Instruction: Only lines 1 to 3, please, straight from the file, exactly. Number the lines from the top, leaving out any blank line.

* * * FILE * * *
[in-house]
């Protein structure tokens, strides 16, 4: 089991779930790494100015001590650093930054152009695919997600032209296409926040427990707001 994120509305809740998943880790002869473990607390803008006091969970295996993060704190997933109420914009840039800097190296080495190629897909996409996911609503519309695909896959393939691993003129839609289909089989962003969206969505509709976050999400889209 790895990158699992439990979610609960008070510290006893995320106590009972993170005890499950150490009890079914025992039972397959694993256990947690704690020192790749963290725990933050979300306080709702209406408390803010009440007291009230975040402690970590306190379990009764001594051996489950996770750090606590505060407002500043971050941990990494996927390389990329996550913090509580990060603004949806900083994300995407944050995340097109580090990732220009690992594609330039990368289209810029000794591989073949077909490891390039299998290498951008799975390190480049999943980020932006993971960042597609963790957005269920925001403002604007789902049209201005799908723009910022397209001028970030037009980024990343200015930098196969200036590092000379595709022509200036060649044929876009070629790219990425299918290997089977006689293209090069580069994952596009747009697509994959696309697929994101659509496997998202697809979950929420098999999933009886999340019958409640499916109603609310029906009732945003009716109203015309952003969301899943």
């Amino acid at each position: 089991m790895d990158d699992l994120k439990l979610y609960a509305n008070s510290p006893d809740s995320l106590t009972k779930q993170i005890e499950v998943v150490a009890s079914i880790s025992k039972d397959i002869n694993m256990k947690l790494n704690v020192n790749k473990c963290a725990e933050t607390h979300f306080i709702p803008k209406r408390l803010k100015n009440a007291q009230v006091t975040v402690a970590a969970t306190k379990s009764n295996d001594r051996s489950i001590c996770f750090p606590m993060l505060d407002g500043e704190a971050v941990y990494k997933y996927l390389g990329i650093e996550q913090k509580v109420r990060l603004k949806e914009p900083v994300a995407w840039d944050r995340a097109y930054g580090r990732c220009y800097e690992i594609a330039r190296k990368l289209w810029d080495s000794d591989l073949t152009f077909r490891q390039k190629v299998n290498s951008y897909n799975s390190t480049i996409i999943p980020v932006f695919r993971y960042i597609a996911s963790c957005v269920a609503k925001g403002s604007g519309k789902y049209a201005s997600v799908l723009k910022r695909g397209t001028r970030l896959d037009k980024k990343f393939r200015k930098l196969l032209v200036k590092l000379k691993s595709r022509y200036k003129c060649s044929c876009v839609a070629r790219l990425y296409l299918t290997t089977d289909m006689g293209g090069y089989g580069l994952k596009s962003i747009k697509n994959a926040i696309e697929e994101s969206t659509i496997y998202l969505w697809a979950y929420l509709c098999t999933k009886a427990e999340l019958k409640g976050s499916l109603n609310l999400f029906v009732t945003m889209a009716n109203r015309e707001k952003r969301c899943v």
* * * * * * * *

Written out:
[in-house]
């Protein structure tokens, strides 16, 4: 089991779930790494100015001590650093930054152009695919997600032209296409926040427990707001 994120509305809740998943880790002869473990607390803008006091969970295996993060704190997933109420914009840039800097190296080495190629897909996409996911609503519309695909896959393939691993003129839609289909089989962003969206969505509709976050999400889209 790895990158699992439990979610609960008070510290006893995320106590009972993170005890499950150490009890079914025992039972397959694993256990947690704690020192790749963290725990933050979300306080709702209406408390803010009440007291009230975040402690970590306190379990009764001594051996489950996770750090606590505060407002500043971050941990990494996927390389990329996550913090509580990060603004949806900083994300995407944050995340097109580090990732220009690992594609330039990368289209810029000794591989073949077909490891390039299998290498951008799975390190480049999943980020932006993971960042597609963790957005269920925001403002604007789902049209201005799908723009910022397209001028970030037009980024990343200015930098196969200036590092000379595709022509200036060649044929876009070629790219990425299918290997089977006689293209090069580069994952596009747009697509994959696309697929994101659509496997998202697809979950929420098999999933009886999340019958409640499916109603609310029906009732945003009716109203015309952003969301899943």
């Amino acid at each position: 089991m790895d990158d699992l994120k439990l979610y609960a509305n008070s510290p006893d809740s995320l106590t009972k779930q993170i005890e499950v998943v150490a009890s079914i880790s025992k039972d397959i002869n694993m256990k947690l790494n704690v020192n790749k473990c963290a725990e933050t607390h979300f306080i709702p803008k209406r408390l803010k100015n009440a007291q009230v006091t975040v402690a970590a969970t306190k379990s009764n295996d001594r051996s489950i001590c996770f750090p606590m993060l505060d407002g500043e704190a971050v941990y990494k997933y996927l390389g990329i650093e996550q913090k509580v109420r990060l603004k949806e914009p900083v994300a995407w840039d944050r995340a097109y930054g580090r990732c220009y800097e690992i594609a330039r190296k990368l289209w810029d080495s000794d591989l073949t152009f077909r490891q390039k190629v299998n290498s951008y897909n799975s390190t480049i996409i999943p980020v932006f695919r993971y960042i597609a996911s963790c957005v269920a609503k925001g403002s604007g519309k789902y049209a201005s997600v799908l723009k910022r695909g397209t001028r970030l896959d037009k980024k990343f393939r200015k930098l196969l032209v200036k590092l000379k691993s595709r022509y200036k003129c060649s044929c876009v839609a070629r790219l990425y296409l299918t290997t089977d289909m006689g293209g090069y089989g580069l994952k596009s962003i747009k697509n994959a926040i696309e697929e994101s969206t659509i496997y998202l969505w697809a979950y929420l509709c098999t999933k009886a427990e999340l019958k409640g976050s499916l109603n609310l999400f029906v009732t945003m889209a009716n109203r015309e707001k952003r969301c899943v």